Tom & Jerry

 

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History's longest game of cat and mouse continues in colourful live-action - with dire 

results.

 
Tom & Jerry

Child's play: Tom, Chloë Grace Moretz and Jerry

 

The invention of cartoon comedy masters William Hanna and Joseph Barbera, Tom and Jerry boast an impressive résumé. From their Oscar-nominated 1940 debut in Puss Gets the Boot to a tap routine with Gene Kelly in Anchors Aweigh, the duo has been delighting audiences for generations. The original cartoon shorts for Metro-Goldwyn-Mayer, of which there are 114, were all directed by Hanna-Barbera and produced by former Film Review contributor Fred C. Quimby, in his tenure as the head of MGM Cartoons. During that original run, Jerry garnered more Oscars than Mickey, with a record 13 nominations and seven wins (versus Mickey’s ten nominations and sole win in 1941 for Lend a Paw).

 

Hanna-Barbera parted ways in 1958 when MGM decided to close their cartoon studio. The successful animated franchise was soon revived in the early 1960s, first with Gene Deitch and then in the experienced hands of Looney Tunes’ producer Chuck Jones. During this period, the MGM vault fire of 1965 destroyed all of the original negatives for many of the pre-1951 shorts. Thankfully they survived through secondary prints for reissue and television. Beginning in the 1970s, the domestic shorthair and brown house mouse launched a new TV series every decade. Their first campaign into feature length films was a near box-office bomb, 1992’s Tom and Jerry: The Movie, which disastrously gave the mostly mute characters full-on speaking roles. A decade later, the toonsters returned to the feature length format with 13 direct-to-video films and in 2019, even launched their own stage musical in Japan, titled Purr-chance to Dream. After over 80 years of rivalry, the animated twosome is at it again in their first live-action feature, Tom & Jerry.

 

Recalling the antics of the 1946 Oscar-winning short The Cat Concerto, the film opens with Tom dreaming of becoming a concert pianist while performing as a ‘blind’ keyboard player in New York’s Central Park. After tackling the painful process of apartment hunting on a budget, Jerry observes a financially lucrative performance of ‘The Amazing Tom’ and decides to get in on the act, breaking Tom’s keyboard in the process. The cat gives chase and runs smack into Kyla Forester (Chloë Grace Moretz), ruining her dry-cleaning delivery. Fresh out of work as a result, Kayla swipes a free meal at the Royal Gate Hotel, where she lifts the résumé of an accomplished events specialist and lands herself a position assisting on the wedding event of the season. Coincidentally, Jerry takes up residence in the same hotel, causing quite a stir among the kitchen staff. Kayla volunteers to catch Jerry and hires Tom to hunt down his arch-rival.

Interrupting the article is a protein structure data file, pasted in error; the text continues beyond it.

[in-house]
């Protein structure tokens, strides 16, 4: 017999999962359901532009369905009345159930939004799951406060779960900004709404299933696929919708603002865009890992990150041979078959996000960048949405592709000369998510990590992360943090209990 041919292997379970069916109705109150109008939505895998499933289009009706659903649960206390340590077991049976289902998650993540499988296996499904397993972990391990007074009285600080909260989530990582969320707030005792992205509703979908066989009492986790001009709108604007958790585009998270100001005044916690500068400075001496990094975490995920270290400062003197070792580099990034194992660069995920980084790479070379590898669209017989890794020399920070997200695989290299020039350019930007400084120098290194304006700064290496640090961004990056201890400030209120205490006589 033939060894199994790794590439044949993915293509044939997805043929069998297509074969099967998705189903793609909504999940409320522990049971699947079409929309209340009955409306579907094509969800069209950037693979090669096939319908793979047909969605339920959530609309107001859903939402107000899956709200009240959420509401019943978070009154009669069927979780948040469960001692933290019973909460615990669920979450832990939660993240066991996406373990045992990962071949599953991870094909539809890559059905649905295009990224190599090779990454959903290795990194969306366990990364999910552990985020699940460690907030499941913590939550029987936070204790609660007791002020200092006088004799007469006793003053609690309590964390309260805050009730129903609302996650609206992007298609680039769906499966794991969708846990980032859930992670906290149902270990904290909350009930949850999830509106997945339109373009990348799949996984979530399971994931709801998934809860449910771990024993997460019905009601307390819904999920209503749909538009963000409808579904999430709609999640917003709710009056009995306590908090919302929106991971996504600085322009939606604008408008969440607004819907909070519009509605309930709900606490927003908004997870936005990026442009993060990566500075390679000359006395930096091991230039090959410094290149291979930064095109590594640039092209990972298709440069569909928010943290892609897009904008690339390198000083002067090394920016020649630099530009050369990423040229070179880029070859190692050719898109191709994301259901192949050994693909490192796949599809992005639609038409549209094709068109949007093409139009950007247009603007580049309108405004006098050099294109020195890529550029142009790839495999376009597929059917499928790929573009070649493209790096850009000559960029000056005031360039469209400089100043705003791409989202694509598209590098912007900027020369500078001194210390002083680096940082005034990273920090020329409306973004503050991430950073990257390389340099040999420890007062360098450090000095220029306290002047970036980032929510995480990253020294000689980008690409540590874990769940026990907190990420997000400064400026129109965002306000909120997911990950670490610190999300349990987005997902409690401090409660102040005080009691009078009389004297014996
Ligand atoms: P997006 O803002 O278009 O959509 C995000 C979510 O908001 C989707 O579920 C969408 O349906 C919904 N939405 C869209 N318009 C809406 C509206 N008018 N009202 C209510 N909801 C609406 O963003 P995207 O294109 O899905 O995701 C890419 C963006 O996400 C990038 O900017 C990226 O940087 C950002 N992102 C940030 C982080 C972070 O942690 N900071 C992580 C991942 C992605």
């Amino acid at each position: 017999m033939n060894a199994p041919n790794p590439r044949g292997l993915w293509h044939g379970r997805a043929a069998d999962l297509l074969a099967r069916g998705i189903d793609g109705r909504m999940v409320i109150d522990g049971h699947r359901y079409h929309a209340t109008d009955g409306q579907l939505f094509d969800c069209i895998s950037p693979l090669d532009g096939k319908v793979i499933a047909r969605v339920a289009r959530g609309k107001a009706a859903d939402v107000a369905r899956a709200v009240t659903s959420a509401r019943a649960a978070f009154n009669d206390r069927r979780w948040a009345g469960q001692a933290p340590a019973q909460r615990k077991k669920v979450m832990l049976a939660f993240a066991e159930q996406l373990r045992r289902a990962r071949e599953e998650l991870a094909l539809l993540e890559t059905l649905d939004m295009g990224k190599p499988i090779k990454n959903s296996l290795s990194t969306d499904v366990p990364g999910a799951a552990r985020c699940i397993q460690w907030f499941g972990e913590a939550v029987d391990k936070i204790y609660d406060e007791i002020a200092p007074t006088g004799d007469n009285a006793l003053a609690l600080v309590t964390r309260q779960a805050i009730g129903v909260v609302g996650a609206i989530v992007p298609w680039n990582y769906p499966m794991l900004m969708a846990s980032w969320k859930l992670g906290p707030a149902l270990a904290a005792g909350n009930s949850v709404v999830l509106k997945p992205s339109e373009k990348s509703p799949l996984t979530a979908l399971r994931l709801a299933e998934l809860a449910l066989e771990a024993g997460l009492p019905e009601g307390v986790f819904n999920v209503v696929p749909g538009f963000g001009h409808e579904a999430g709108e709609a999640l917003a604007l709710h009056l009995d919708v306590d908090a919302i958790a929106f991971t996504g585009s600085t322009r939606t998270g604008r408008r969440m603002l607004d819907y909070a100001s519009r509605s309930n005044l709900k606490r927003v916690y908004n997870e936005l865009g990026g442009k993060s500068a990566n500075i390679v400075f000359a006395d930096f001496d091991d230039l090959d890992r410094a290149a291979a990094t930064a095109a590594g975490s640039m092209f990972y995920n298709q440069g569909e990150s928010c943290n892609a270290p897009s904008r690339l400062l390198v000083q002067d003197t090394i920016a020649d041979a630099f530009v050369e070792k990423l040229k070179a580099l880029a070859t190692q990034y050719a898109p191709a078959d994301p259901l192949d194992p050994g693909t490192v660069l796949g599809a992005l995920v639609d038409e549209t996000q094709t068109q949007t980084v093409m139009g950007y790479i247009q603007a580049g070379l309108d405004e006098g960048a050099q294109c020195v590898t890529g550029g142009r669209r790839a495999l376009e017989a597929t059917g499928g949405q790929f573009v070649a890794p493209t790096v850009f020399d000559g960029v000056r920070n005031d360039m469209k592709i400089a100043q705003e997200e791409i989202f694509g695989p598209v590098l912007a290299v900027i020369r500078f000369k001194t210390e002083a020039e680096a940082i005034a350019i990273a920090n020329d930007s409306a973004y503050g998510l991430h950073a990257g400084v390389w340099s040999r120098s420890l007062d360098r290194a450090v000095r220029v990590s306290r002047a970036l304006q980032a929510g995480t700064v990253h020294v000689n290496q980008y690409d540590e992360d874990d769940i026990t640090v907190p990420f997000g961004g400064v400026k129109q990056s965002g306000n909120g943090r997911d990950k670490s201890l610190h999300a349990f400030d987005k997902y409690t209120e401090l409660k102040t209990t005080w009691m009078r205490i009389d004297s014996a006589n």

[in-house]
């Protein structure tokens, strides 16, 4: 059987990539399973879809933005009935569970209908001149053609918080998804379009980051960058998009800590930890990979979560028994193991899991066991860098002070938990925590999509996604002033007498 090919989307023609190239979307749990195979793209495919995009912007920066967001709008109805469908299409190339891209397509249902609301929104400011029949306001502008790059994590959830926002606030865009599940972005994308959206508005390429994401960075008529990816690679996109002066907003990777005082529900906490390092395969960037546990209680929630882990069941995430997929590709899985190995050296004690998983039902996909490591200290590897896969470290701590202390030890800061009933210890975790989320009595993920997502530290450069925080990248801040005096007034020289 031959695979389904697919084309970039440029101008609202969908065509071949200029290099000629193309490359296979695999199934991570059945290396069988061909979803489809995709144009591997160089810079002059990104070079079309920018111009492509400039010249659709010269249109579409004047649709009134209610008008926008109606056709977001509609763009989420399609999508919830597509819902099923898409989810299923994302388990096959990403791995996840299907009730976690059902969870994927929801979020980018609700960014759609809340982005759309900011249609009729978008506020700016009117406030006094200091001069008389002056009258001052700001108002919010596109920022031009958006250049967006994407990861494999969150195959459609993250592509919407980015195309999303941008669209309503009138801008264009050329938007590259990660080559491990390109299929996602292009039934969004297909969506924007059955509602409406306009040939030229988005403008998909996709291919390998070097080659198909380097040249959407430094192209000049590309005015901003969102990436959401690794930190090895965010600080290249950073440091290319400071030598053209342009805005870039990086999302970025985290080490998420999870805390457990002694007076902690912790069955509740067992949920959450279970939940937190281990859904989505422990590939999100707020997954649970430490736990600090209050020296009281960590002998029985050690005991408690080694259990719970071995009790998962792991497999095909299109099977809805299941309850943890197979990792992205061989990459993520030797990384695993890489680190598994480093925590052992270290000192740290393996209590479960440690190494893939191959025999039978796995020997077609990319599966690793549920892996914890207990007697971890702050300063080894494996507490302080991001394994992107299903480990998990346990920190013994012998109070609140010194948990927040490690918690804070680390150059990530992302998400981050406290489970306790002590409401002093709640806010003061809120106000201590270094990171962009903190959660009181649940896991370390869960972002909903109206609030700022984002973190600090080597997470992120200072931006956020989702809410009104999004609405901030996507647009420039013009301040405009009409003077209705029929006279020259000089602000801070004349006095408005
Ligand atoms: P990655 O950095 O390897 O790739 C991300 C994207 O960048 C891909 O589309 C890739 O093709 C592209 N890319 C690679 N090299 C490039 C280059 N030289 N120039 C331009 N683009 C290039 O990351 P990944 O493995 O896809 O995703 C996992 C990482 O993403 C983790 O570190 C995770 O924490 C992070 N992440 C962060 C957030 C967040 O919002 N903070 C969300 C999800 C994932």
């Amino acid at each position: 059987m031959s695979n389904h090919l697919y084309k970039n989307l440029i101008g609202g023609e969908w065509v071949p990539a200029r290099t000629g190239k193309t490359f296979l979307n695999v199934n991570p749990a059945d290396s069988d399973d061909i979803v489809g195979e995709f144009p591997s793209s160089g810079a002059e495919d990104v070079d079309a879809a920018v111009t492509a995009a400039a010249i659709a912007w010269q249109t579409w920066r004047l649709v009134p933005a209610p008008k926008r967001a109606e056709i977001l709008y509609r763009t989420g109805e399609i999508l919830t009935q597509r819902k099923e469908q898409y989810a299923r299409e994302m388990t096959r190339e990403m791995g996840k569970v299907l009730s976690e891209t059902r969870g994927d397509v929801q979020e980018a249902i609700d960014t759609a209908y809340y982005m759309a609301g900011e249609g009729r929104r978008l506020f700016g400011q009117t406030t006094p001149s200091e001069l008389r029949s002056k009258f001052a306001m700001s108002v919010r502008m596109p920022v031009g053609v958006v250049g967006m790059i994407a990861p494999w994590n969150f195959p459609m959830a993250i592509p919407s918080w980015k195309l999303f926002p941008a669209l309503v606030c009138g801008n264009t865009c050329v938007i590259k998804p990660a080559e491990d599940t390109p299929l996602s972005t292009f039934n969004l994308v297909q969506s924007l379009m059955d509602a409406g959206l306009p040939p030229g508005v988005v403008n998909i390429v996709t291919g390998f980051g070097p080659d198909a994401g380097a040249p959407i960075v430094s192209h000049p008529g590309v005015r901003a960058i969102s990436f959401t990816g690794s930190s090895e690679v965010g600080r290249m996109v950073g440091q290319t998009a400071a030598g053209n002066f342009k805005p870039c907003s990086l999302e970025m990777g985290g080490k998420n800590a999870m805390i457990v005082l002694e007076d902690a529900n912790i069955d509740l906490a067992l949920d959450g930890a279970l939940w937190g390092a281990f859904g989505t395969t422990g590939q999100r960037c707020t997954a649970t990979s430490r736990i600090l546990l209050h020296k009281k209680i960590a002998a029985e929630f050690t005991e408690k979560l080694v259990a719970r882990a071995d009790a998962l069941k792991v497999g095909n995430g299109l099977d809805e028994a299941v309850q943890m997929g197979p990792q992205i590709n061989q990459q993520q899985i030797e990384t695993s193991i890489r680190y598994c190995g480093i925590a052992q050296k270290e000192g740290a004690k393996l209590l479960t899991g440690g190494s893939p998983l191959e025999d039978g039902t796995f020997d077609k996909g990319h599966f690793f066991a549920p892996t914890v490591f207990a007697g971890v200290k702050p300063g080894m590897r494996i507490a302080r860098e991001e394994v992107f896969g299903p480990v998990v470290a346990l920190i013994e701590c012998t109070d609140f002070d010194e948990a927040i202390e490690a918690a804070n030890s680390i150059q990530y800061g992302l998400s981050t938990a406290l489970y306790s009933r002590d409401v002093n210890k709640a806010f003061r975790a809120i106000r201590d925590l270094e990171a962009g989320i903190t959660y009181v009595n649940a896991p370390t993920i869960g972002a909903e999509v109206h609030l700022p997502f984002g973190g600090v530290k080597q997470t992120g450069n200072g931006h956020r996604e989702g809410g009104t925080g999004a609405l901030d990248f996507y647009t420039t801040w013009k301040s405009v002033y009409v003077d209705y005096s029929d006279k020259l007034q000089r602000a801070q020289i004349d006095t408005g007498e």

Intended as a Who Framed Roger Rabbit meets Space Jam styled romp, Tom & Jerry fails to capture the same humour and magic of even their own oeuvre. Good children’s films transcend age and that’s unfortunately not the case here, as this is strictly child’s play. Tom and Jerry is an inherently difficult property to translate to the big screen. Unlike many other contemporaries, they’re traditionally non-speaking, which means someone else must carry the story for two hours. As a result, the cat and mouse become supporting players and, at times, even the antagonists of their own film. The whole affair is filled with bits of bizarre dialogue and a head scratching cast, including Bobby Cannavale as the bulldog Spike. It’s a waste of talent, given that Spike’s canine vocabulary is only slightly larger than Vin Diesel’s Groot. Fellow MGM Cartoon character Droopy dog appears, in the form of a subway advertisement and in a cameo paying homage to The Silence of the Lambs. Legend has it that the animator John Carr won fifty dollars in a contest to name the cartoon critters, with his choices possibly deriving from the popular Christmas cocktail of the time. Parents may find themselves in need of a ‘Tom & Jerry’ after sitting through this one. 

 

CHAD KENNERK

 

Cast: Chloë Grace Moretz, Michael Peña, Colin Jost, Rob Delaney, Ken Jeong, Pallavi Sharda; Voices of  Bobby Cannavale, Nicky Jam, Joey Wells, Harry Ratchford, Spank Horton, Na'im Lynn, Lil Rel Howery, Tim Story.

 

Dir Tim Story, Pro Chris DeFaria, Screenplay Kevin Costello, Ph Alan Stewart, Pro Des James Hambidge, Ed Peter S. Elliot, Music Christopher Lennertz, Costumes Alison McCosh.

 

Warner Animation Group/The Story Company/Turner Entertainment Co.-Warner Bros.

101 mins. USA. 2021. Rel: 25 March 2021. Cert. PG.